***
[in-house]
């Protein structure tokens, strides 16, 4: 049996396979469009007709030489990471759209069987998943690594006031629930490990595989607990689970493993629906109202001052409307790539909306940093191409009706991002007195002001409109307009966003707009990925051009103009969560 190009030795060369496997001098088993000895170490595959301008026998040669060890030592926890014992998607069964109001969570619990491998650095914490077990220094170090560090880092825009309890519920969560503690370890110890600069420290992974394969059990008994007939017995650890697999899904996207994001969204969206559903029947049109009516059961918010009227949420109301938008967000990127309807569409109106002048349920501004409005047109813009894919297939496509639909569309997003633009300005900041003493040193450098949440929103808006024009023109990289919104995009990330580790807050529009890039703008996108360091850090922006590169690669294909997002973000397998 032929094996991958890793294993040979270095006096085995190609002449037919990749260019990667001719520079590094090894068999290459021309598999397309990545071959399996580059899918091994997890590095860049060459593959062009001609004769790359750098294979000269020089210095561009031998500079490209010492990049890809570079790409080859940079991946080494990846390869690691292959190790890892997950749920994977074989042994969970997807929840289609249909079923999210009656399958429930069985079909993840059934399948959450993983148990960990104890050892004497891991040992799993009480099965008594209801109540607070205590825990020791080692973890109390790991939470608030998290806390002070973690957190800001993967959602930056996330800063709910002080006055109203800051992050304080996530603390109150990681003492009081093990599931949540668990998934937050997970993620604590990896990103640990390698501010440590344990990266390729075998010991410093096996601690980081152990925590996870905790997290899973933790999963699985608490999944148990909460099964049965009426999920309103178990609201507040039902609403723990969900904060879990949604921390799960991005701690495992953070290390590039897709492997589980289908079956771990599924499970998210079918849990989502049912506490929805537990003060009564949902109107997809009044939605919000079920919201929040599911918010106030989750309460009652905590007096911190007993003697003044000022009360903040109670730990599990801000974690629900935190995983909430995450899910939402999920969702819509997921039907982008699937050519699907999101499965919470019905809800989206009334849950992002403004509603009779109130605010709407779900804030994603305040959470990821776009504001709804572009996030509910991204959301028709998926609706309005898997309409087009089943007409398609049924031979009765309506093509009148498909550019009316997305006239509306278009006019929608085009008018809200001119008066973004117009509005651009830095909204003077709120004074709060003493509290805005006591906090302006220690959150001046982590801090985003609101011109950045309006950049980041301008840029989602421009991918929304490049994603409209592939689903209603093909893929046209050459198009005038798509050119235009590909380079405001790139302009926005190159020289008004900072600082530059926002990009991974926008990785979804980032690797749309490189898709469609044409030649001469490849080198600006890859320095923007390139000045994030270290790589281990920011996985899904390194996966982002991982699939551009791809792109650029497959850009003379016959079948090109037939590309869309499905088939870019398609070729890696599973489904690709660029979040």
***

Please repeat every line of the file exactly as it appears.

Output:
[in-house]
């Protein structure tokens, strides 16, 4: 049996396979469009007709030489990471759209069987998943690594006031629930490990595989607990689970493993629906109202001052409307790539909306940093191409009706991002007195002001409109307009966003707009990925051009103009969560 190009030795060369496997001098088993000895170490595959301008026998040669060890030592926890014992998607069964109001969570619990491998650095914490077990220094170090560090880092825009309890519920969560503690370890110890600069420290992974394969059990008994007939017995650890697999899904996207994001969204969206559903029947049109009516059961918010009227949420109301938008967000990127309807569409109106002048349920501004409005047109813009894919297939496509639909569309997003633009300005900041003493040193450098949440929103808006024009023109990289919104995009990330580790807050529009890039703008996108360091850090922006590169690669294909997002973000397998 032929094996991958890793294993040979270095006096085995190609002449037919990749260019990667001719520079590094090894068999290459021309598999397309990545071959399996580059899918091994997890590095860049060459593959062009001609004769790359750098294979000269020089210095561009031998500079490209010492990049890809570079790409080859940079991946080494990846390869690691292959190790890892997950749920994977074989042994969970997807929840289609249909079923999210009656399958429930069985079909993840059934399948959450993983148990960990104890050892004497891991040992799993009480099965008594209801109540607070205590825990020791080692973890109390790991939470608030998290806390002070973690957190800001993967959602930056996330800063709910002080006055109203800051992050304080996530603390109150990681003492009081093990599931949540668990998934937050997970993620604590990896990103640990390698501010440590344990990266390729075998010991410093096996601690980081152990925590996870905790997290899973933790999963699985608490999944148990909460099964049965009426999920309103178990609201507040039902609403723990969900904060879990949604921390799960991005701690495992953070290390590039897709492997589980289908079956771990599924499970998210079918849990989502049912506490929805537990003060009564949902109107997809009044939605919000079920919201929040599911918010106030989750309460009652905590007096911190007993003697003044000022009360903040109670730990599990801000974690629900935190995983909430995450899910939402999920969702819509997921039907982008699937050519699907999101499965919470019905809800989206009334849950992002403004509603009779109130605010709407779900804030994603305040959470990821776009504001709804572009996030509910991204959301028709998926609706309005898997309409087009089943007409398609049924031979009765309506093509009148498909550019009316997305006239509306278009006019929608085009008018809200001119008066973004117009509005651009830095909204003077709120004074709060003493509290805005006591906090302006220690959150001046982590801090985003609101011109950045309006950049980041301008840029989602421009991918929304490049994603409209592939689903209603093909893929046209050459198009005038798509050119235009590909380079405001790139302009926005190159020289008004900072600082530059926002990009991974926008990785979804980032690797749309490189898709469609044409030649001469490849080198600006890859320095923007390139000045994030270290790589281990920011996985899904390194996966982002991982699939551009791809792109650029497959850009003379016959079948090109037939590309869309499905088939870019398609070729890696599973489904690709660029979040």